By Mike Miles
October 16th, 2013 | Uncategorized
Q. As a current furloughed government employee, can I withdraw money from my IRA and not be taxed the additional 10 percent under the exception: being unemployed and paying for health insurance premiums?
A. From IRS Publication 590:
Even if you are under age 59½, you may not have to pay the 10 percent additional tax on distributions during the year that are not more than the amount you paid during the year for medical insurance for yourself, your spouse and your dependents. You will not have to pay the tax on these amounts if all of the following conditions apply:
* You lost your job.
* You received unemployment compensation paid under any federal or state law for 12 consecutive weeks because you lost your job.
* You receive the distributions during either the year you received the unemployment compensation or the following year.
* You receive the distributions no later than 60 days after you have been re-employed.
October 3rd, 2013 | Uncategorized
Q. I recently lost my job and withdrew my entire Thrift Savings Plan savings. I know that there is a 20 percent penalty for early withdrawal that they took out. Also, another 10 percent penalty that they hit you with at the end of the tax year. Is there any way I can lessen the blow? Are there any exemptions that I could put that money to, such as paying of my son’s college loans, home improvement or repairs?
A. The 20 percent taken from the distribution was withholding against your federal tax liability for the year of the withdrawal. The 10 percent early withdrawal penalty, if applicable, will be calculated and due when you file your tax return for the year. The exceptions to the early withdrawal penalty are listed in the left-hand column on Page 7 of this notice: https://www.tsp.gov/PDF/formspubs/tsp-536.pdf.
September 30th, 2013 | Uncategorized
Q. My husband is retiring from the Postal Service on Nov. 1. We have $850,000 in tax-free municipal funds (all AAA rated and paying over 5 percent), and another $200,000 in natural gas and oil limited partnerships and some preferred stocks in energy companies that I recently inherited. I would like to live on the interest from these investments, leaving the principal alone.
My husband is 62 and we want to wait until he is 66 to receive his Social Security payments. (Waiting until 70 is out of the question as both parents were stricken with Alzheimer’s disease at an early age. Mother at 70 and father at 75.)
My husband has a Thrift Savings Plan account with a balance of $91,000. I am concerned that the interest and dividends coming in from the inheritance have not had time to accrue enough interest for us to live on and would like your advice on how to distribute his TSP for the first few years.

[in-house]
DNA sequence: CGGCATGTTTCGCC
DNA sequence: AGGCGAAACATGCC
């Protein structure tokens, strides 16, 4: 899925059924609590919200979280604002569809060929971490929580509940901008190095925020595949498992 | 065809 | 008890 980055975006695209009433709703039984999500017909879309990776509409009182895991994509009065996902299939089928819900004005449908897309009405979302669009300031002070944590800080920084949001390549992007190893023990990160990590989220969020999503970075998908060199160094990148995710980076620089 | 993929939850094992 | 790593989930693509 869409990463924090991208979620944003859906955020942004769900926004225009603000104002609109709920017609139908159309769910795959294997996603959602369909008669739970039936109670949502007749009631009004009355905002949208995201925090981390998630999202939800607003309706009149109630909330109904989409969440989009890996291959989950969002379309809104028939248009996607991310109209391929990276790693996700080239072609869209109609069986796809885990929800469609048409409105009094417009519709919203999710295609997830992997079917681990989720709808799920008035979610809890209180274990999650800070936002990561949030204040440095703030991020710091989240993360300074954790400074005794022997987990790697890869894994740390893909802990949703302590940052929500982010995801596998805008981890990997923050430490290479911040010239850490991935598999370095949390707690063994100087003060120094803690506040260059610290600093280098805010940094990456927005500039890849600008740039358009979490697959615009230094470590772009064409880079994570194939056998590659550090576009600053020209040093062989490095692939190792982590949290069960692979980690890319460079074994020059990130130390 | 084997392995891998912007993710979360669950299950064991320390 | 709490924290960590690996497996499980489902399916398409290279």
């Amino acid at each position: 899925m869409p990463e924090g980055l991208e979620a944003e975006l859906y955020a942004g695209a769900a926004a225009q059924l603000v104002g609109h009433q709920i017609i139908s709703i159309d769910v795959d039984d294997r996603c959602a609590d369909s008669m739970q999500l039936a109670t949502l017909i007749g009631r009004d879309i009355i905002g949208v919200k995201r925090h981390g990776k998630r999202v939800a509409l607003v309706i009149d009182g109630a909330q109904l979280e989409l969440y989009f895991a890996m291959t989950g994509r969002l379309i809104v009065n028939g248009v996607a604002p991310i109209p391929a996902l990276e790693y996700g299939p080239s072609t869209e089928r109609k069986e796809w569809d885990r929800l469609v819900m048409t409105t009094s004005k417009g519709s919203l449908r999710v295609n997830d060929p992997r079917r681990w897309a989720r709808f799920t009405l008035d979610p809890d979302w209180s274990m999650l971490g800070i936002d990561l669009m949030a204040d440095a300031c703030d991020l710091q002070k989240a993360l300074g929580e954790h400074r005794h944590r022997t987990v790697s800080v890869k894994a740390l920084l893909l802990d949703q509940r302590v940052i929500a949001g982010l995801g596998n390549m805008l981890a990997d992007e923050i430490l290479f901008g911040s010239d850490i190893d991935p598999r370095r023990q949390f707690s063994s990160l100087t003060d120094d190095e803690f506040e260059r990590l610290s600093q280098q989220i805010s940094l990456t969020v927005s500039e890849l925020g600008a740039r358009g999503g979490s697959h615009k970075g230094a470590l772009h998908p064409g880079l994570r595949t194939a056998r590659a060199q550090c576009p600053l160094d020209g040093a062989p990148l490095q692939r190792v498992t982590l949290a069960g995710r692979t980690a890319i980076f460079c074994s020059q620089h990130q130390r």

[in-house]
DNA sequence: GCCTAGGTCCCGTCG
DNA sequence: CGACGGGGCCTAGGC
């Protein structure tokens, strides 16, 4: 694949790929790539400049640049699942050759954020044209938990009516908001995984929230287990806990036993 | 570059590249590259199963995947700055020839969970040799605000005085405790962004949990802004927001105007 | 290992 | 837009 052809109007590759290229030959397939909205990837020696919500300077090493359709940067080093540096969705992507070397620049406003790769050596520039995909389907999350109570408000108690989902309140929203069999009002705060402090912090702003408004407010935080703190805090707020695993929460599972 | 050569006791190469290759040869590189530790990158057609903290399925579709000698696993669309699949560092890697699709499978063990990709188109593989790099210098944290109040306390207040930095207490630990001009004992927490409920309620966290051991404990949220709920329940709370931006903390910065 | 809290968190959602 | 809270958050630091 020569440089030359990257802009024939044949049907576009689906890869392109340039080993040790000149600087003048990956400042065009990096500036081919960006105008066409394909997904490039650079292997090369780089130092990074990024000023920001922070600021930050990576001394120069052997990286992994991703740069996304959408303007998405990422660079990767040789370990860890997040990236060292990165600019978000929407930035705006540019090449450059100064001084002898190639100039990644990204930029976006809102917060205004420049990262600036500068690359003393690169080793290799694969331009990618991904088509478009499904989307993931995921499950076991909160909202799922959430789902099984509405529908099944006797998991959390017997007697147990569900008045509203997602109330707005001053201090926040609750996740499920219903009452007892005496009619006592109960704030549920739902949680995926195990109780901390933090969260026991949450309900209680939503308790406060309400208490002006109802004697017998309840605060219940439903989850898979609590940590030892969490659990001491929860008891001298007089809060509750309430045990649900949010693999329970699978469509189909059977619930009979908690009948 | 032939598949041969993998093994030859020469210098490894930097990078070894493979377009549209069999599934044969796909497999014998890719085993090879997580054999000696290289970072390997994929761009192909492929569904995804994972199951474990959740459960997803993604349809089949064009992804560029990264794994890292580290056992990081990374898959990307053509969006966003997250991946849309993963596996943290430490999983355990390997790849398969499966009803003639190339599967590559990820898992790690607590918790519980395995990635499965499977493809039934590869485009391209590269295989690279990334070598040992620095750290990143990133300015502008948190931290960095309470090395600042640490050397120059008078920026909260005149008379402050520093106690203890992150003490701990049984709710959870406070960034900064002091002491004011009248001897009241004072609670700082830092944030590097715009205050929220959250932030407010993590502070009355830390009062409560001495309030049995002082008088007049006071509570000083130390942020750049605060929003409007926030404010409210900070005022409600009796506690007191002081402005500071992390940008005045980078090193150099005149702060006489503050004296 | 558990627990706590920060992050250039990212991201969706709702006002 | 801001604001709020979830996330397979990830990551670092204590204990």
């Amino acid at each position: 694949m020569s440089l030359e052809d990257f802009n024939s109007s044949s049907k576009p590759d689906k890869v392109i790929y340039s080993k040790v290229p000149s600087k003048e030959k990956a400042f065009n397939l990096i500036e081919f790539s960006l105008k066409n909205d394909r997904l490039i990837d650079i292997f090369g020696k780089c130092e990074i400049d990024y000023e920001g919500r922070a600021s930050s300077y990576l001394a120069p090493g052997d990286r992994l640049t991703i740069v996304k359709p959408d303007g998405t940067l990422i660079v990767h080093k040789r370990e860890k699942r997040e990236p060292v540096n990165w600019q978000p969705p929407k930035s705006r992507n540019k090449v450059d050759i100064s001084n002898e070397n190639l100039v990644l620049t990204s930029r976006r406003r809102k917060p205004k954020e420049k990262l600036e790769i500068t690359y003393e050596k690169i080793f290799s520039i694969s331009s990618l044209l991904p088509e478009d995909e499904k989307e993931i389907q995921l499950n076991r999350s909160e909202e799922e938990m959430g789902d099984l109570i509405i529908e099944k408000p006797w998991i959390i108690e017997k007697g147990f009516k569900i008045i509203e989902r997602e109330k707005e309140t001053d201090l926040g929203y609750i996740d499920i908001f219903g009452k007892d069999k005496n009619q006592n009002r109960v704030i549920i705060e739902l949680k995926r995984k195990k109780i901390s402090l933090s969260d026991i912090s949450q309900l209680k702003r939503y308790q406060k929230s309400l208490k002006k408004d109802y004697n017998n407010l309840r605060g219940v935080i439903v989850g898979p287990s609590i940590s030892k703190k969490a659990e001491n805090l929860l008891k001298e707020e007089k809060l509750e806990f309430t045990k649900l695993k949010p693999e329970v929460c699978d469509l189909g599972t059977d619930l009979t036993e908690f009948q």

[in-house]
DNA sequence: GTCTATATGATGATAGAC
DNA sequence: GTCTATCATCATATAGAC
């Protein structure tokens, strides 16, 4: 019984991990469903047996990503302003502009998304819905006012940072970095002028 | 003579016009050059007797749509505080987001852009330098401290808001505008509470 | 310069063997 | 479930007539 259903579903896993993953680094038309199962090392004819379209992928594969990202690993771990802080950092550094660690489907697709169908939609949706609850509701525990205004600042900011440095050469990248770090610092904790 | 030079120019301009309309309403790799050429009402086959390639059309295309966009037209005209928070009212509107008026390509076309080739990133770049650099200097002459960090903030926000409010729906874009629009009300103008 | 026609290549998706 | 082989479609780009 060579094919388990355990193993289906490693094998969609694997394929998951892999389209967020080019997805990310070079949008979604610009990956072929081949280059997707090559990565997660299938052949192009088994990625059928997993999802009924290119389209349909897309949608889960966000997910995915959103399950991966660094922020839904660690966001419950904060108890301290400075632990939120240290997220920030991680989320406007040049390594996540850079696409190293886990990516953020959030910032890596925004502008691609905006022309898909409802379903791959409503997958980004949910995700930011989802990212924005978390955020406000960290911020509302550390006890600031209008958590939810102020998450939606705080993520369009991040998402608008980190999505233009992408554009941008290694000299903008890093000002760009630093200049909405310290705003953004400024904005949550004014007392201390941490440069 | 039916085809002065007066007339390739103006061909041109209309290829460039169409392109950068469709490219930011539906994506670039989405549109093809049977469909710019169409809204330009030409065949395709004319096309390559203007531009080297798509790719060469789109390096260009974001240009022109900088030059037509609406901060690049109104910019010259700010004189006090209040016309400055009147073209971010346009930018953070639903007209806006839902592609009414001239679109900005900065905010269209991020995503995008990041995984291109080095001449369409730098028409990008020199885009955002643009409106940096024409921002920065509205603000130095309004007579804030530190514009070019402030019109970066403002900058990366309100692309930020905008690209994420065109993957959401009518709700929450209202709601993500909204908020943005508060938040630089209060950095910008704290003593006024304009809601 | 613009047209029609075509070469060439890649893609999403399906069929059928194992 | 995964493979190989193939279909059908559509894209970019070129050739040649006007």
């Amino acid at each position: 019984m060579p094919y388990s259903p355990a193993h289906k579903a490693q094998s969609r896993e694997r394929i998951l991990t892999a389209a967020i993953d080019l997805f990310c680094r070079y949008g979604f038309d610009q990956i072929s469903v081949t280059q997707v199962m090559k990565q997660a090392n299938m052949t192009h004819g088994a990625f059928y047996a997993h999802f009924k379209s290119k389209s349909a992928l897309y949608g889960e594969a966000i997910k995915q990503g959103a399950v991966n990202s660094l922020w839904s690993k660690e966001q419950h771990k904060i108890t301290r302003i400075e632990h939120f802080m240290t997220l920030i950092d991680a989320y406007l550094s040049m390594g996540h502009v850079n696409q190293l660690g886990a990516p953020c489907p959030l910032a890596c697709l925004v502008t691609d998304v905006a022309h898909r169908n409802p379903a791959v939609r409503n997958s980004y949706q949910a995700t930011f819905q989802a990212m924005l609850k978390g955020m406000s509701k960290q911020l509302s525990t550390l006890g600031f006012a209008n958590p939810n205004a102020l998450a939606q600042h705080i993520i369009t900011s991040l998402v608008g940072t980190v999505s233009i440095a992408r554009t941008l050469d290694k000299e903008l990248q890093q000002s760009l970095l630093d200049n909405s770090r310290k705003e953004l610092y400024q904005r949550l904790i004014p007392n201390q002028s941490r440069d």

I am disabled and am receiving a monthly check for $1,477. If my husband takes Social Security now, his monthly payments would be $1,588. Also, my husband will receive a monthly retirement check from the Postal Service for $850 — just enough to cover our health and life insurance and his long-term care insurance.
Can you give me some advice on the best way to get my TSP to pay out a larger sum in the first three years so I can protect the principal of my inheritance? Should we start now collecting his Social Security now?
A. It is not possible to determine the answers to your questions, which are complex and interdependent, without the proper understanding, analysis and consideration. There are no simple answers. Your questions are beyond the scope of a forum like this and will require comprehensive financial analysis to answer.
September 30th, 2013 | Uncategorized
Q. I am a federal law enforcement officer. I recently read an article that discussed the downside of the Roth TSP for federal law enforcement officers and firefighters. Is this true?
Many of you are probably unaware of the serious pitfalls you will encounter if you opt to contribute to the Roth TSP. For a federal law enforcement officer or firefighter, the Roth TSP is a poor choice. It wasn’t until this week that a reader posed a question to me that caused me to realize what a bad idea the Roth TSP is for many of us.
The idea behind the Roth TSP is that you contribute after-tax monies and when you withdraw funds from the account in retirement, the earnings are tax-free. The trick here is that the withdrawal must be a “qualified withdrawal” for the earnings to be tax-free. In order for the withdrawal to be considered a “qualified withdrawal” by the IRS, “five years must have passed since January 1 of the calendar year when you made your first Roth TSP contribution AND you are at least 59½, permanently disabled (or deceased).”